What do you think of when you think about kayaking? Giant waterfalls and extreme athletes pushing their limits? Meandering marsh creeks full of exotic and beautiful birds and wildlife? Stunning canyons and adrenaline rush inducing roller coaster waves? A little bit of all of the above? The goal of compiling this collection of amazing places to kayak in the United States is to help you find the one that’s just right for you.

To help find your perfect kayaking location, we have broken down our list into a categories for paddlers of different disciplines and for folks looking for longer or shorter trips. Those categories are:

Sea Kayaking Day Trips – Destinations where you can paddle flat water without the need to camp overnight or pack for an extended trip.

Sea Kayaking Expeditions – Flat water (Ocean or Lake) destinations where you will be in remote areas and require multi-day provisions and planning

White Water Day Trips – Destinations where you can paddle rapids and white water without the need to camp overnight or pack for an extended trip.

White Water Expeditions  – White Water river destinations where you will be in remote areas and require multi-day provisions and planning

Sea Kayaking Day Trips

Sea Kayak Day Trips are the most popular way for paddlers to get out on the water. Whether you’re kayaking around the neighborhood pond, exploring a marsh creek, or heading off the beach to play with dolphins, you’re on a Sea Kayak Day Trip. Here are a few of the best places in the country to get out on the water.

The San Juan Islands in Washington State

Home to roaming pods of Orcas, migrating pods of Humpback Whales, and a virtual aquarium of amazing sea life, the San Juan Islands are at or near the top of every paddler’s bucket list. Be prepared for the cold water, and definitely look to the local paddlers and outfitters for guidance. There are a number of excellent guides in the area, many of whom offer guided kayak tours, and it’s a very good place to be on the water with someone who knows the currents and conditions well.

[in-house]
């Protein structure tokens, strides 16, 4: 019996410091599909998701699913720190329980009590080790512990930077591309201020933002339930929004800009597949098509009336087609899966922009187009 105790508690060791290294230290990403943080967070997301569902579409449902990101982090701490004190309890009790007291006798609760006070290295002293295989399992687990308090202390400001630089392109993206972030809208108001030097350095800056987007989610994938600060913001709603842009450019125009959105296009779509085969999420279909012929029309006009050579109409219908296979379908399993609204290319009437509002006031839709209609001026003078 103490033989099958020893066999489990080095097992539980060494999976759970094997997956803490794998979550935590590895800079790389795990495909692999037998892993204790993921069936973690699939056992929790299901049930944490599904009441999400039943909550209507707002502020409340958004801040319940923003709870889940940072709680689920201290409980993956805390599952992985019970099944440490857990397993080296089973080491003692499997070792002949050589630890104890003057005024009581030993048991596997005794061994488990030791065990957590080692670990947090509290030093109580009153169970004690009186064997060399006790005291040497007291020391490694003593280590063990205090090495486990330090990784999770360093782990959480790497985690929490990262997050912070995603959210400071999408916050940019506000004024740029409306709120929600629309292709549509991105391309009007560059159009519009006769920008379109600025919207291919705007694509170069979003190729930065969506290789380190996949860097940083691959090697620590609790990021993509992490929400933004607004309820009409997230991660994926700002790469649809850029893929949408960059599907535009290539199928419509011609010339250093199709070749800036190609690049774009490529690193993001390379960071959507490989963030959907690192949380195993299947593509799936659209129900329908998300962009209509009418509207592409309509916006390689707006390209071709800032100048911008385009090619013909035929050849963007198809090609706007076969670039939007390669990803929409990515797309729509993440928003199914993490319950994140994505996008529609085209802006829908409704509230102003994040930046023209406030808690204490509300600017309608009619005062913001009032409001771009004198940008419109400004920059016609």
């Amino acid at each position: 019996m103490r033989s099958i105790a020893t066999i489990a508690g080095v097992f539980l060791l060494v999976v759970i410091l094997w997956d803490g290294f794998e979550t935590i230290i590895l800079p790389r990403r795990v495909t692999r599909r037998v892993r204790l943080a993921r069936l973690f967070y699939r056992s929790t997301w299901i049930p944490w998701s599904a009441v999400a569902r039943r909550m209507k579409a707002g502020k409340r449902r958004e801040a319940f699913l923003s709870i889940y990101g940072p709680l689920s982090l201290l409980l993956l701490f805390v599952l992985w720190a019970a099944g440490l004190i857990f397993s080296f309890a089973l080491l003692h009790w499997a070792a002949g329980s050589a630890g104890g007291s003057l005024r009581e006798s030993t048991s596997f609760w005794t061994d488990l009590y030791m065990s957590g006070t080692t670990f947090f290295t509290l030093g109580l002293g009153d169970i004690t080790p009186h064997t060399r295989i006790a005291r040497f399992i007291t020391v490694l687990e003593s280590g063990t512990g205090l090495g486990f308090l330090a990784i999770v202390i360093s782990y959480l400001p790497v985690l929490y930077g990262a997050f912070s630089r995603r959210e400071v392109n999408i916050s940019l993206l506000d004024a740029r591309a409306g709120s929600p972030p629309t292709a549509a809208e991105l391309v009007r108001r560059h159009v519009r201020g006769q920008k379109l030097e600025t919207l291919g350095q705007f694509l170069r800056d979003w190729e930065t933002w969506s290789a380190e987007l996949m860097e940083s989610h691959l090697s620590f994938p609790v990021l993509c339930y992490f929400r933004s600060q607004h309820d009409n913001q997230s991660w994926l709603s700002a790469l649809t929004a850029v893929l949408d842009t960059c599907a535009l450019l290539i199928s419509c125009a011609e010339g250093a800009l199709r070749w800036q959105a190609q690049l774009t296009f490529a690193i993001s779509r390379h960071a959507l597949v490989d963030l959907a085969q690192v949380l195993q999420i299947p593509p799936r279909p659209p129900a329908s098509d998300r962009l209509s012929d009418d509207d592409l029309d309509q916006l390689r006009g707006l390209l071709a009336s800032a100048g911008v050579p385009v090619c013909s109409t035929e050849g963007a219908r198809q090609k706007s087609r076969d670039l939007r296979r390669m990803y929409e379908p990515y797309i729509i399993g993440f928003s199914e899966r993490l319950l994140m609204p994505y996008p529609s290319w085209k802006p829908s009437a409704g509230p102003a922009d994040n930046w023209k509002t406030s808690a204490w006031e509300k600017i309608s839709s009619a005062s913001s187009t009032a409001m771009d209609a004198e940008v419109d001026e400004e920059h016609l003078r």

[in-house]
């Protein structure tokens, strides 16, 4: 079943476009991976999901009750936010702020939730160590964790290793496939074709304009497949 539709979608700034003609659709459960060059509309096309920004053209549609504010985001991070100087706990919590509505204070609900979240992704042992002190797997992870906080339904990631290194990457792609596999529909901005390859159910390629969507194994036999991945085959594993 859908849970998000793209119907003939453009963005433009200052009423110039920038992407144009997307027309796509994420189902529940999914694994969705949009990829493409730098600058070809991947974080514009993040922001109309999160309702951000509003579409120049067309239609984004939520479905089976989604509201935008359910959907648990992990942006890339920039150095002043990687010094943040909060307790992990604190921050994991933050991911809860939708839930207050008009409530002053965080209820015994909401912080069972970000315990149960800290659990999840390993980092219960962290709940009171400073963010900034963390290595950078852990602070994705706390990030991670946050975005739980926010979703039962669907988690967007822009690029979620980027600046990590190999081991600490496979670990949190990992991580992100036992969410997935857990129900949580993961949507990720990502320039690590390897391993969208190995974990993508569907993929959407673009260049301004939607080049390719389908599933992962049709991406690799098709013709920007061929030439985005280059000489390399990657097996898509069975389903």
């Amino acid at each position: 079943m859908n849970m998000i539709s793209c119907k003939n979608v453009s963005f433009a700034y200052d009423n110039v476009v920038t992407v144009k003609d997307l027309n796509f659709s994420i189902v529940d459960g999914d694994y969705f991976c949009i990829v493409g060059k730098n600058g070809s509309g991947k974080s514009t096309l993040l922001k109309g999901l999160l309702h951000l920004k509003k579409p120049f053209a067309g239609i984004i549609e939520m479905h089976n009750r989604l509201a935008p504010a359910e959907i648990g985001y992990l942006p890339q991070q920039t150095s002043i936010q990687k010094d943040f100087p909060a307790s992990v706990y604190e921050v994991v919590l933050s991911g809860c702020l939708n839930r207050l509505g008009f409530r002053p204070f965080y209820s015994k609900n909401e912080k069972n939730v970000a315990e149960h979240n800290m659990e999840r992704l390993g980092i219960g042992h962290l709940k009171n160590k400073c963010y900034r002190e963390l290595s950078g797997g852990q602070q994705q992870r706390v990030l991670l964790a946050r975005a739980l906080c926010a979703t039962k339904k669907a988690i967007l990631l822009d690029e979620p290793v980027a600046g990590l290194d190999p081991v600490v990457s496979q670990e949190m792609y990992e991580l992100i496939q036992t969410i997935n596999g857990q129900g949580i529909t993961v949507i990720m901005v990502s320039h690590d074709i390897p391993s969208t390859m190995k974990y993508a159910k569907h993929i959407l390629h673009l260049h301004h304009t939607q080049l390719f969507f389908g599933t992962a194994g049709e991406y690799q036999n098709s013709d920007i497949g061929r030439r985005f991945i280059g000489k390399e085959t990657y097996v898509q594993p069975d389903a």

Coastal Virginia


The Atlantic Coast of Virginia starts out on the North Carolina Border as gorgeous, wide beach that stretches up to the mouth of the Chesapeake Bay. From there things really start to get interesting! Across the mouth of the Bay is an estuarine wilderness unlike anything else in the country. 75 miles of undeveloped barrier islands, salt marshes, and coastal creeks wind all the way to Assateague Island, Maryland. Beginner paddlers can find forgiving marshes full of egrets, herons, blue crabs, and diamondback terrapin. Advanced kayakers can push their limits in the wild surf breaks and strong inlet currents around the islands. You can even paddle to a winery on a guided kayak tour!

La Parguera, Puerto Rico